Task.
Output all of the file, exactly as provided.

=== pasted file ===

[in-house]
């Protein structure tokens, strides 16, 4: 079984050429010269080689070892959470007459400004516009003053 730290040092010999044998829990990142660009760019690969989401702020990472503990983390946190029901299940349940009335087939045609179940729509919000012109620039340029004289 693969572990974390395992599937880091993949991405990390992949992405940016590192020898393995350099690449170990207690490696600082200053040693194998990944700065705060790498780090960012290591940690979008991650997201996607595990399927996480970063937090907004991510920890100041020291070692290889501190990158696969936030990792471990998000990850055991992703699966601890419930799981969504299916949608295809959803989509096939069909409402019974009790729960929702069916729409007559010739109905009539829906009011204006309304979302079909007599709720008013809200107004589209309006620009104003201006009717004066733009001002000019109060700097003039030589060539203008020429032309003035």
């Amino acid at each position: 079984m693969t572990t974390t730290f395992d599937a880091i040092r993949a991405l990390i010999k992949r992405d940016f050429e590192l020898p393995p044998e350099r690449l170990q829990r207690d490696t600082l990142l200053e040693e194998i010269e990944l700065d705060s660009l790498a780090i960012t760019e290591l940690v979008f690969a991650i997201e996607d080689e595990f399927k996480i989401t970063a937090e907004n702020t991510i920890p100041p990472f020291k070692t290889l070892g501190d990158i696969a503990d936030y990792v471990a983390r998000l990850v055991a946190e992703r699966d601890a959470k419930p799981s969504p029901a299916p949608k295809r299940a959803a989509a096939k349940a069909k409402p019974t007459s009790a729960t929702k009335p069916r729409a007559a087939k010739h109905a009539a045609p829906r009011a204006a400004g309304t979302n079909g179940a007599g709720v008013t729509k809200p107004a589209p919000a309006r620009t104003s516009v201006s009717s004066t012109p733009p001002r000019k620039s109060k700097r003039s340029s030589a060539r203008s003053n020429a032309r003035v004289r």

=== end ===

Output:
[in-house]
């Protein structure tokens, strides 16, 4: 079984050429010269080689070892959470007459400004516009003053 730290040092010999044998829990990142660009760019690969989401702020990472503990983390946190029901299940349940009335087939045609179940729509919000012109620039340029004289 693969572990974390395992599937880091993949991405990390992949992405940016590192020898393995350099690449170990207690490696600082200053040693194998990944700065705060790498780090960012290591940690979008991650997201996607595990399927996480970063937090907004991510920890100041020291070692290889501190990158696969936030990792471990998000990850055991992703699966601890419930799981969504299916949608295809959803989509096939069909409402019974009790729960929702069916729409007559010739109905009539829906009011204006309304979302079909007599709720008013809200107004589209309006620009104003201006009717004066733009001002000019109060700097003039030589060539203008020429032309003035």
């Amino acid at each position: 079984m693969t572990t974390t730290f395992d599937a880091i040092r993949a991405l990390i010999k992949r992405d940016f050429e590192l020898p393995p044998e350099r690449l170990q829990r207690d490696t600082l990142l200053e040693e194998i010269e990944l700065d705060s660009l790498a780090i960012t760019e290591l940690v979008f690969a991650i997201e996607d080689e595990f399927k996480i989401t970063a937090e907004n702020t991510i920890p100041p990472f020291k070692t290889l070892g501190d990158i696969a503990d936030y990792v471990a983390r998000l990850v055991a946190e992703r699966d601890a959470k419930p799981s969504p029901a299916p949608k295809r299940a959803a989509a096939k349940a069909k409402p019974t007459s009790a729960t929702k009335p069916r729409a007559a087939k010739h109905a009539a045609p829906r009011a204006a400004g309304t979302n079909g179940a007599g709720v008013t729509k809200p107004a589209p919000a309006r620009t104003s516009v201006s009717s004066t012109p733009p001002r000019k620039s109060k700097r003039s340029s030589a060539r203008s003053n020429a032309r003035v004289r």